Frank unlocks the potential of mobile phones to provide a context where social exchanges and financial transactions can exist once again in the same space. Giving us the tools to experience and participate in ways that are valuable to us. Frank uses social interactions to encourage people to save for short term goals.
It's never been a secret that saving is hard, but Frank creates the conditions were saving can be more than just a financial transaction, but a series of social interactions that give you motivation and confidence to overcome challenges and participate in ways that are meaningful.
Frank provides an alternative to credit cards by bridging the disconnect between what they are financially capable of and our desire to make purchases that are relevant to their lifestyles.
By taking small actions over short periods of time, you build confidence and don’t feel locked in to something you can’t maintain or control.
While college students and young professionals might not be able to commit to saving consistent percentage of their paycheck, they do know that $5 is probably a little more than their daily cup of coffee and a little less than going and grabbing a beer with friends.
But these short 2 week sprints are as much for the groups experience as they are for people's own sense of accomplishment. Because groups are formed around trusted relationships instead of common interests most likely, everyone will reach their savings goals at different times leaving the person with the highest goal without support or motivation to keep going.
The 2 week sprint provides a unified experience for the entire group - something that they can work together to achieve regardless of end goals. Each person decides how many sprints they want to do, if they want to save alone for a while or change their contribution amount. Sprints give the options and flexibility we need - and a social motivation to keep us going.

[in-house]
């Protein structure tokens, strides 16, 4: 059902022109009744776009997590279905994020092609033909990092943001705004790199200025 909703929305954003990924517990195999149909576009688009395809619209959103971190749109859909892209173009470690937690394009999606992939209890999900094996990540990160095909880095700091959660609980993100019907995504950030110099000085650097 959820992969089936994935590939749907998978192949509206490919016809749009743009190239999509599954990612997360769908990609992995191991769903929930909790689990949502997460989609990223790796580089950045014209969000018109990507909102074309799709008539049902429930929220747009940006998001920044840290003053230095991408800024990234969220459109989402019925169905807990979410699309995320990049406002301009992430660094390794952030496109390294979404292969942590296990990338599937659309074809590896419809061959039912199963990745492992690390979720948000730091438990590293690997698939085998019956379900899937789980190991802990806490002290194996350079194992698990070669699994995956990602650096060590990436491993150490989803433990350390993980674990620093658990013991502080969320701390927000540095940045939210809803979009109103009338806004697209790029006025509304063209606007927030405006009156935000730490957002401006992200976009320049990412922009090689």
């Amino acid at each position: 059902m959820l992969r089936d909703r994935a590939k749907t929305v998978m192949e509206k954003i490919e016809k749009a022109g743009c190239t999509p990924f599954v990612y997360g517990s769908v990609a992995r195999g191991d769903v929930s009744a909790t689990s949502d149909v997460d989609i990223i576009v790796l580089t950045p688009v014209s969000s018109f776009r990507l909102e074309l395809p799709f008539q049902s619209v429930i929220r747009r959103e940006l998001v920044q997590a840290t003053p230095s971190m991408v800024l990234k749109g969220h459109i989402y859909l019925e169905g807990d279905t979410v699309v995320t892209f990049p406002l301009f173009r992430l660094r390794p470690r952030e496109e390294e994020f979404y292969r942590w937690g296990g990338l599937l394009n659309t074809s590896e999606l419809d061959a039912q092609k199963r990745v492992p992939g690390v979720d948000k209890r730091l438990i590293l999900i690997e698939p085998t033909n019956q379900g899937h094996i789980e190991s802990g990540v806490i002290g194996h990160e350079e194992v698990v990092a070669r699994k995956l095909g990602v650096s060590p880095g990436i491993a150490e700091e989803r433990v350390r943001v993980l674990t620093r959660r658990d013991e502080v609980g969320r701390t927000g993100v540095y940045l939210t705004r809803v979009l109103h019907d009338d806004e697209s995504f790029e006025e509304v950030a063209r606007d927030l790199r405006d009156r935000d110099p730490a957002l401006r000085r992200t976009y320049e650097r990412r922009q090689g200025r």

By working together, Frank gives us a way to focus on not on how much these experiences cost, but rather ways to be personally and actively invested in the things our friends care about. Because not surprisingly, the things that matter to us, aren’t what we’re encouraged to save money for.
We want to save for plane tickets home, and dates with our boyfriends, or save for that once a year trip with our friends. Our outlook is not on accumulating money to buy future happiness, but on a true enjoyment of the present with people we care about. Because of this, Frank focuses on setting short term goals - things that users felt like they could complete in a known amount of time. before they retire.
In this way, saving becomes a gain. Not a loss. - But this gain is more than just money saved and items bought. Whether you save in a group or alone Frank makes saving a gift: something that you look forward to and value.
You are not only giving money towards a personal goal, or to your friends, but giving each other independence from your credit cards, or from your parents or just giving yourself enough flexibility and freedom to do something you want without feeling guilty about paying for it later.
This collective action around our individual goals is really powerful. It gives us confidence, fulfills our innate desire to be generous, and creates communities that are greater than the sum of their parts.
By focusing on the sharable and transferrable properties of money rather than simple accumulation of resources, our transactions become a celebration of our generosity and the things we can achieve by working together.